Turbine moved its North American and European Lord of the Rings Online datacenter to New Jersey last month, and things appeared to be going well. The European servers were scheduled to move to Amsterdam, but Turbine decided to nix that move.

As Executive Producer Athena “Vyvyanne” Peters announced in a forum post today, Turbine’s still learning how its new system operates with domestic and international ISPs and has seen improvements in latency for all players and thus believes the community, even that part of it that’s in Europe, is better served with the datacenter in New Jersey.

Unsurprisingly, this has elicited some strong language in the comments, from EU and non-EU players alike. While some are cautiously giving Turbine the benefit of the doubt, many are calling the company “corrupt” and “incompetent” for promising improvements for EU players before yanking them away. There are also the usual “I’ll take my business elsewhere” calls… though, honestly, if you’ve stuck with LotRO for this long, is this what’s going to break the oliphaunt’s back?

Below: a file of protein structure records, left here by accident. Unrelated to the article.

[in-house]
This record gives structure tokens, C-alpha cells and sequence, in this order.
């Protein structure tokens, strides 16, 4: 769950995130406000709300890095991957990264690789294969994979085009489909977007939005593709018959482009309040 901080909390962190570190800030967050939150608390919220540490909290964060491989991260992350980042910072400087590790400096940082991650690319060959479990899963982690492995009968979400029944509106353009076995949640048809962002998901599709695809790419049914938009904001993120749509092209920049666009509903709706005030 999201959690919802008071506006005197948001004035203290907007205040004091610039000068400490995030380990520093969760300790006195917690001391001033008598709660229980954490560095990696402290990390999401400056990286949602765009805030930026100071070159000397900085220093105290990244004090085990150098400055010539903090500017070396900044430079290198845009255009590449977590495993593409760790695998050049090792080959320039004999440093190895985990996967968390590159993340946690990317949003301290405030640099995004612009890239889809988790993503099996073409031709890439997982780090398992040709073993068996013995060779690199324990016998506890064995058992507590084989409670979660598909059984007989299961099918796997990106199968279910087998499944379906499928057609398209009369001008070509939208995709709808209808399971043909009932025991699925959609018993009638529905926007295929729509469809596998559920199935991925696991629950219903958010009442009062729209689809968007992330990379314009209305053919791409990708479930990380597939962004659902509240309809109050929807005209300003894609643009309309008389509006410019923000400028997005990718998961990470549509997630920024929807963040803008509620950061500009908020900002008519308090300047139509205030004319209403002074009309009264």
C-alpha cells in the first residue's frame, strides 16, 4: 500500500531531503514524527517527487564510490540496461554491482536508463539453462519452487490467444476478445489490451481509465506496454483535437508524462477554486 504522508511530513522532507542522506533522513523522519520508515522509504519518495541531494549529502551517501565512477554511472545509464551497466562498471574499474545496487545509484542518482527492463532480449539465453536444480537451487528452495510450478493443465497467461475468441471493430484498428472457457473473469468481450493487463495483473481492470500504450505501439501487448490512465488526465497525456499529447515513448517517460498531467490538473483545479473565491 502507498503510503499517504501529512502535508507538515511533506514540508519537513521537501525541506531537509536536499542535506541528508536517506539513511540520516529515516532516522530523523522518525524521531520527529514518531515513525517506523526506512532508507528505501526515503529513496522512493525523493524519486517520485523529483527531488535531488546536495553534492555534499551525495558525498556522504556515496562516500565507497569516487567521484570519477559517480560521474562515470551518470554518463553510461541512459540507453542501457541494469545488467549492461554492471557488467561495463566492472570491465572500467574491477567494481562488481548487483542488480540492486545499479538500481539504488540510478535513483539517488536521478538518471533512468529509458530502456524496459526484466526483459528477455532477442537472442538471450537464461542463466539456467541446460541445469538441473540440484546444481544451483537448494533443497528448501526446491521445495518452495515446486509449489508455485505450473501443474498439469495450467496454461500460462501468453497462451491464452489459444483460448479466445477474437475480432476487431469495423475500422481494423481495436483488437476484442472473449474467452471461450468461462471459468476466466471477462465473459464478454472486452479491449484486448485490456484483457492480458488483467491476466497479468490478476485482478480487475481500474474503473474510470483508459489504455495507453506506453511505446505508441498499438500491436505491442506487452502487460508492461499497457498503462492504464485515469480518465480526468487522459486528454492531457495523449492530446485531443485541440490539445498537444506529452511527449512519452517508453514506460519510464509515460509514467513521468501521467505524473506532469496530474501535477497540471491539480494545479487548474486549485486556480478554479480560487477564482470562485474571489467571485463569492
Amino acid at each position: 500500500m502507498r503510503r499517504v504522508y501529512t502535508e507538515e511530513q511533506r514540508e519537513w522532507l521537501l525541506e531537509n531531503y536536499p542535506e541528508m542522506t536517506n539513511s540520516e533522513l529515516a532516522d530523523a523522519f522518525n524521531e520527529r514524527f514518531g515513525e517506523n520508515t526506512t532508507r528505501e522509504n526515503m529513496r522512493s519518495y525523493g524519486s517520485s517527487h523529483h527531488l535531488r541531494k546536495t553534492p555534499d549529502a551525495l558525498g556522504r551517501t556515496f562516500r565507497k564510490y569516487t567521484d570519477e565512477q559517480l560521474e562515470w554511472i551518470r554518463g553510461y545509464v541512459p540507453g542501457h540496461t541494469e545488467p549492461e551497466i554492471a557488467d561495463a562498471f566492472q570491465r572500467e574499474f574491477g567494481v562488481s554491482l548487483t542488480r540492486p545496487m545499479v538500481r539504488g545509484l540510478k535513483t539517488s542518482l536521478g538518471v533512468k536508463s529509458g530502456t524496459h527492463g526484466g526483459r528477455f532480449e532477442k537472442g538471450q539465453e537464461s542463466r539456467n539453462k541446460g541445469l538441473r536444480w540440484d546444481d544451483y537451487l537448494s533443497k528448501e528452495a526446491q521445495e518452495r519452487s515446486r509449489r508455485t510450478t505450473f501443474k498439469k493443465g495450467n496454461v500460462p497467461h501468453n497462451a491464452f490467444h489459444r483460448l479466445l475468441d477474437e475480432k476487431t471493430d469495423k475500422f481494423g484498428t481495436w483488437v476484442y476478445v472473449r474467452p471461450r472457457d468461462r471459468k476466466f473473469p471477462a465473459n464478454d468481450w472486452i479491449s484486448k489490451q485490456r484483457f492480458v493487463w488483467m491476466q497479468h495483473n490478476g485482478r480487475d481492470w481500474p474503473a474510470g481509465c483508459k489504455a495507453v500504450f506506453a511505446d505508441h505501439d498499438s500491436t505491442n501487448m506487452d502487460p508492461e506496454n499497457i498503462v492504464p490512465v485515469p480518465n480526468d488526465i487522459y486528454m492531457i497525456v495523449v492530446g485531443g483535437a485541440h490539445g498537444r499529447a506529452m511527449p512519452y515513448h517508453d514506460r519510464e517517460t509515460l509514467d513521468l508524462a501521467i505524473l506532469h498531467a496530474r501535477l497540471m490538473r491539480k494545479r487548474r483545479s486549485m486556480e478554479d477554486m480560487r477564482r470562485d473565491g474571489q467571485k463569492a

I can grasp that plans change, even on this kind of short notice, but I’m not going to rush to Turbine’s defense here. Even if there is a real, legitimate reason for cancelling this move, it deserves more than a quick forum post, when it was obvious that the anger would be so vitriolic. MMO gamers treat “promises” as sacrosanct, and reneging on them — even if it’s the right choice — brings out the worst reactions.

Jason Winter is a veteran gaming journalist, he brings a wide range of experience to MMOBomb, including two years with Beckett Media where he served as the editor of the leading gaming magazine Massive Online Gamer. He has also written professionally for several gaming websites.


  1. I think the devs should learn a lot of stuff needs to remain in the boardroom.
    This lets put it out there approach, never works, it always back fires, as the online media/comments etc etc. is so very mixed and outsiders even not evolved can become extremely destructive from the very start.

  2. That game is aboard of an incredibly slowly, but unstoppably sinking ship. The whole game system is outdated and no matter how hard they try to renew it, they can’t stop the slow decline. It still has many years to go, but when “instant level up” items appear in the store, it signals that a game has clearly stepped on the road of decline.


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